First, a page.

The researchers assessed the views of math and science and performance in these subjects among 367 high school sophomores in Philadelphia who classified themselves as white, African-American, Latino/Latina, or Asian-American. As a result, the researchers discovered that while girls and boys in all ethnic groups generally earn similar end-of-year grades in math and science, girls report more negative expectations for success than do boys in these subject areas, math in particular. Girls in all ethnic groups tend to have lower confidence and more anxiety when it comes to tackling such topics, despite the fact that they perform as well as boys in those areas. “Our data indicate that male adolescents continue to report higher confidence and greater expectations for success in math and science than female adolescents do,” the researchers wrote. “Attitudes about math and science may be critical to women’s underrepresentation in STEM careers.”

Given that adolescent girls harbor more doubt about their aptitude for math and science than do boys, the researchers wrote that they were surprised to find that girls value science more than do their male counterparts. The problem is not that girls are unimpressed by STEM; it’s that they think they can’t succeed in STEM, so they steer clear of those careers, Else-Quest said. “This has to change; girls need to know that careers in STEM fields are totally appropriate and potentially fulfilling for them and that they have the aptitude for STEM, no matter what the stereotypes say,” Else-Quest said. According to the Department of Commerce, women in STEM careers earn 33 percent more than do women in non-STEM fields and experience a smaller gender-based wage gap than do those with non-STEM jobs. (See “STEM Education Pays Dividends” on Civil Engineering online.) “One of the best things we can do is make it clear to children, parents, and teachers that anyone, regardless of gender and ethnicity, can do STEM,” Else-Quest asserted.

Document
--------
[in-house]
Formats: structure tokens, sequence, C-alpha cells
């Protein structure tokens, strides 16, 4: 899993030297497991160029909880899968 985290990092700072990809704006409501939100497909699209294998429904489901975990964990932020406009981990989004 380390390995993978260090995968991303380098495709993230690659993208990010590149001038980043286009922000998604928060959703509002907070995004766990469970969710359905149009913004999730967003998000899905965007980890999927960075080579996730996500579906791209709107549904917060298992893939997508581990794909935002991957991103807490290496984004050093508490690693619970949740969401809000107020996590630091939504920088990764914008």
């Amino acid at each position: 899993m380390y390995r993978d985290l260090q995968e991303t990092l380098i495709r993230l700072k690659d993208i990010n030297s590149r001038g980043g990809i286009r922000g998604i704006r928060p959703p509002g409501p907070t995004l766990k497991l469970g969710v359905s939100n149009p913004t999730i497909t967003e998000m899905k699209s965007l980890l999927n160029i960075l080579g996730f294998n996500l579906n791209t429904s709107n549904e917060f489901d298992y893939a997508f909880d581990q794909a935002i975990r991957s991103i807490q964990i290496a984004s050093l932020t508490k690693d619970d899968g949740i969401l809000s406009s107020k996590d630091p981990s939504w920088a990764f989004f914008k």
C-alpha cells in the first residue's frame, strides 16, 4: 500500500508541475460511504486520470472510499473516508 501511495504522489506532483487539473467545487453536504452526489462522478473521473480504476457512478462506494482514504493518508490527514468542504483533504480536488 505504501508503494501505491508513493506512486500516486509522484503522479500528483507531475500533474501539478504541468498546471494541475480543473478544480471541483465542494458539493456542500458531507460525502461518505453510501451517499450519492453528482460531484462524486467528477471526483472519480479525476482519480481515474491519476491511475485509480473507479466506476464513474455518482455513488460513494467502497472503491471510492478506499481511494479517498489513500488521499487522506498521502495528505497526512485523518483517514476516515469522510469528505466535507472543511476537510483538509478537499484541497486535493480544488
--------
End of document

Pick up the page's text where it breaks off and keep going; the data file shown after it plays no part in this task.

The researchers also found that, even after controlling for socioeconomic differences, Asian-American students demonstrate the highest achievement in math and science, while Latino and African-American boys demonstrate the lowest. Although it is not clear exactly why Asian-American students outperform others, one factor may be parental attitudes toward education. “Asian-Americans are an incredibly diverse group of people, so I think it’s important to be cautious about making generalizations as to why they tend to outperform their peers,” Else-Quest said. But, she explained, “the messages parents convey to their kids about the value and importance of learning and persisting in STEM are critical in shaping kids’ attitudes about STEM. Moreover, some evidence suggests that these messages differ in Asian-American families compared to other families.” Else-Quest also said that her team is planning to extend its research, delving into how the beliefs of parents affect students’ attitudes toward STEM and their performance in these subjects.

The researchers hope their study will help to reshape the discussion about why so few women pursue careers in STEM. “These findings should be used to inform programs designed to improve the educational outcomes among women and ethnic minorities,” they wrote.